Alright, let's get this puppy started up, and get your freak on! Today NVIDIA will release two high-end class DirectX 11 capable products. First off, the new graphics adapters are of course DirectX 11 ready. With Windows 7 and Vista also being DX11 ready all we need are some games to take advantage of DirectCompute, multi-threading, Hardware Tessellation and new shader 5.0 extensions. DX11 is going to be good and once tessellation kicks into games, much better looking.
Most of the rumors you heard over the past seven days or so have been either correct or at least, close, these are the bold numbers:
Some of you will say "huh?" as everybody expected 512 shader processors on the top of the line model, 272 cores more than the GT200 (GeForce GTX 280/285). We were as much surprised as you guys when we learned that it turned out to be 480 shader processors for the GeForce GTX 480. See, the Fermi architecture, the GF100 graphics processor has sixteen shader clusters embedded in it (called SMs). For the GeForce GTX 480 one such a cluster is disabled, and on the GeForce GTX 470 (though expected) two are disabled.
As to why one SM is disabled on the GeForce GTX 480, we can only speculate. But we have reason to believe that NVIDIA did this to secure better yields and ramp volume production up. Also, much like the GeForce GTX 260 SP216, for the future to be able to introduce a slightly faster SKU with the full 512 SPs. The reality remains that it will not matter 'heaps' in terms of performance as you lose only one-sixteenth of shader performance.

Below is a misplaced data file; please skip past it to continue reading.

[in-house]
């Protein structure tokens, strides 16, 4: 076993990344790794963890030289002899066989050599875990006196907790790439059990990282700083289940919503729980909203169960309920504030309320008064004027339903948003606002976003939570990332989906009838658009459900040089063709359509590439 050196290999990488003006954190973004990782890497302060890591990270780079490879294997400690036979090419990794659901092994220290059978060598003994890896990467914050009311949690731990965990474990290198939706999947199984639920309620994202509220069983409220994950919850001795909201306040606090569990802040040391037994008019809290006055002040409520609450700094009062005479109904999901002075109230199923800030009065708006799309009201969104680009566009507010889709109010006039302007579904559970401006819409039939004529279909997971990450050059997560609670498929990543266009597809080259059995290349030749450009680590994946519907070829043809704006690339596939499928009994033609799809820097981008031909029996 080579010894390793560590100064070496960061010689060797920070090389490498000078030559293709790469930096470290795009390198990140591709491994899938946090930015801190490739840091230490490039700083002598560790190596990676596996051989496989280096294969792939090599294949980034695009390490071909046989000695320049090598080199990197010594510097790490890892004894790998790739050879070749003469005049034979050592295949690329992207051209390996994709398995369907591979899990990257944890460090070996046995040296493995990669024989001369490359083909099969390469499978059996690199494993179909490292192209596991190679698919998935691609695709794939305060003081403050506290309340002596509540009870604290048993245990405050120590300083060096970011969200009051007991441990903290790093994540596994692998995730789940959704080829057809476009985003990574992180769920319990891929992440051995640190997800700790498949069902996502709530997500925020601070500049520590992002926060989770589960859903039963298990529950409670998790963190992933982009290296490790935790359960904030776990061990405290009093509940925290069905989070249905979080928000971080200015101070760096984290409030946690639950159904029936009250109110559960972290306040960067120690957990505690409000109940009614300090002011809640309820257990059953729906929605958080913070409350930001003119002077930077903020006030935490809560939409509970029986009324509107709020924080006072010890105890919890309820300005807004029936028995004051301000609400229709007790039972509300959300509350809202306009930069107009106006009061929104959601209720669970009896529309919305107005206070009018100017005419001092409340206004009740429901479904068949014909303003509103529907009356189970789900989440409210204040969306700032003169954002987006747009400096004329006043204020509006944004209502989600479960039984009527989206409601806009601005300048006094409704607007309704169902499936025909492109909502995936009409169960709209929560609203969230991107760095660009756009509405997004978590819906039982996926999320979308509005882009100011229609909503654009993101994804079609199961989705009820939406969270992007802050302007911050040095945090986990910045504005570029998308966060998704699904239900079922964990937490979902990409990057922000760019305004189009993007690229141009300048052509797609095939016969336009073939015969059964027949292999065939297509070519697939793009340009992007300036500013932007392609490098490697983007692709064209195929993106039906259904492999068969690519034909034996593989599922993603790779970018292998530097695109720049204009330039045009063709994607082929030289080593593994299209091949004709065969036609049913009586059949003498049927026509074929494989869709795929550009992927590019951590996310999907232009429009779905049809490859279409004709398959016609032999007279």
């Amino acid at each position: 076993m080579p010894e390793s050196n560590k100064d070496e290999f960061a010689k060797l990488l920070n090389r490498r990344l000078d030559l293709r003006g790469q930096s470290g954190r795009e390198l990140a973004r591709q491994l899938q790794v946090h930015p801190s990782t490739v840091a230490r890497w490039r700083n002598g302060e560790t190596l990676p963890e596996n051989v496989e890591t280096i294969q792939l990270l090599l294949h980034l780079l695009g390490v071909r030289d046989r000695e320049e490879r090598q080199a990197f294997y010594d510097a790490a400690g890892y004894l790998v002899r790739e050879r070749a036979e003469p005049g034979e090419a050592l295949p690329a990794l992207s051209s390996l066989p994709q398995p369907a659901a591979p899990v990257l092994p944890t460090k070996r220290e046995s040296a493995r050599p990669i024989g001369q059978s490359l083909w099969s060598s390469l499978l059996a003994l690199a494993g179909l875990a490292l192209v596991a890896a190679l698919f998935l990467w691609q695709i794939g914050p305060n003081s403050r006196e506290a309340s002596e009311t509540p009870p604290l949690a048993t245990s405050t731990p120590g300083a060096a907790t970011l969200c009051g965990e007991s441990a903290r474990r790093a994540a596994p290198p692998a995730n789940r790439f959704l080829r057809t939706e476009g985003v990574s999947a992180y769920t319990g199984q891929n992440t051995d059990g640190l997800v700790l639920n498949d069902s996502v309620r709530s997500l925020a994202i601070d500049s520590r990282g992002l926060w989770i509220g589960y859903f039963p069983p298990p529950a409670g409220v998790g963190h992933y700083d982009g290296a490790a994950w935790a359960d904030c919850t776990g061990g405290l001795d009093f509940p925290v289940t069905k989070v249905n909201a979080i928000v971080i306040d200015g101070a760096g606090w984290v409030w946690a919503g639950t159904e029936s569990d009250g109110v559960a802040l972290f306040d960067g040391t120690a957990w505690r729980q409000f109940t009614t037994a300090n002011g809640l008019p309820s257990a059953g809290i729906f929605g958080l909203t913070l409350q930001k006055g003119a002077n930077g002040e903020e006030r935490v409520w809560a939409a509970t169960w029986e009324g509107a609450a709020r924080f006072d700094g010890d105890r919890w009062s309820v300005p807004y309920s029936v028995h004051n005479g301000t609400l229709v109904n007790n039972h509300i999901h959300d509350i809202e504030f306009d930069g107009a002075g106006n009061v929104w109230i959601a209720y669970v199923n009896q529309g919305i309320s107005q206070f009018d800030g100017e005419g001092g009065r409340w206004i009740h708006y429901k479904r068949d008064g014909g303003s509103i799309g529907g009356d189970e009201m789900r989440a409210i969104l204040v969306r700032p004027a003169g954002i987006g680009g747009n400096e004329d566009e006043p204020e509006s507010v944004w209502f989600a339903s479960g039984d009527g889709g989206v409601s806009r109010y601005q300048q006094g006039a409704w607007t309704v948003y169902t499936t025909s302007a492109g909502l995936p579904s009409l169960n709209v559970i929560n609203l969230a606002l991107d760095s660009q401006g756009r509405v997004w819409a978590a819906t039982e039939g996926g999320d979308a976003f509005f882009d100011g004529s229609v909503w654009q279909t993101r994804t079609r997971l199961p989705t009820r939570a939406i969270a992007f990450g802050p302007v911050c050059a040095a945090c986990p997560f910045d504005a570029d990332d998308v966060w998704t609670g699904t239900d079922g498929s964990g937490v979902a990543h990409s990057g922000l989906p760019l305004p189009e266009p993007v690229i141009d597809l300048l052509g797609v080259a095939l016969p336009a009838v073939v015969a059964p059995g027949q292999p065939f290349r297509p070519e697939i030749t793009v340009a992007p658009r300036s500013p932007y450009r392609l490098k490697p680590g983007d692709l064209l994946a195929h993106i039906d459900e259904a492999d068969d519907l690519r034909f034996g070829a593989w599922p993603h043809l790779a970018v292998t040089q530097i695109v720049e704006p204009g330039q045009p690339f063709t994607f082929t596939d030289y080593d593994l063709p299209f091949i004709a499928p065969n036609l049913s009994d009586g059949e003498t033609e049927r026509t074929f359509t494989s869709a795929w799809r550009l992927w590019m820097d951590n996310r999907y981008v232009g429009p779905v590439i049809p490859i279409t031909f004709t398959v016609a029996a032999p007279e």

The GeForce GTX 400 cards have the Fermi family chip embedded on them. That chip is called GF100. The GF100 GPU is placed onto an 8-layer PCB and tied to gDDR5 memory. On the topic of graphics memory; NVIDIA made their memory controller GDDR5 compatible, which was not the case on GT200 based GeForce GTX 260/275/285/295, hence their GDDR3 memory.
Memory wise expect large, exemplary large numbers, as we are passing 1 GB. Each utilized memory controller on the respective GPU will get 256MB of memory tied to it.
The GTX 470 has five memory controllers (5x256MB) = 1280 MB of GDDR5 memory
The GTX 480 has six memory controllers (6x256MB) = 1536 MB of GDDR5 memory
As you can understand, the massive memory partitions, bus-width and combination of GDDR5 memory (quad data rate) allows the GPU to work with a very high framebuffer bandwidth. So we had a chat about the GF100 GPU and memory. It's now time to break down the GPU clocks:
GeForce 9800 GTX
GeForce GTX 285
GeForce GTX 295
GeForce GTX 470
GeForce GTX 480
Stream (Shader) Processors
Core Clock (MHz)
Shader Clock (MHz)
Memory Clock (effective MHz)
Two Dual link DVI
So the GeForce GTX 480 has a big fat memory partition alright, 1,54 GB of GDDR5 memory which is tied to a 384-bit memory bus that binds to six memory controllers inside the GPU; six memory controllers x 64-bit = 384-bit. This memory is clocked at 924 MHz (= 3696 MHz effective).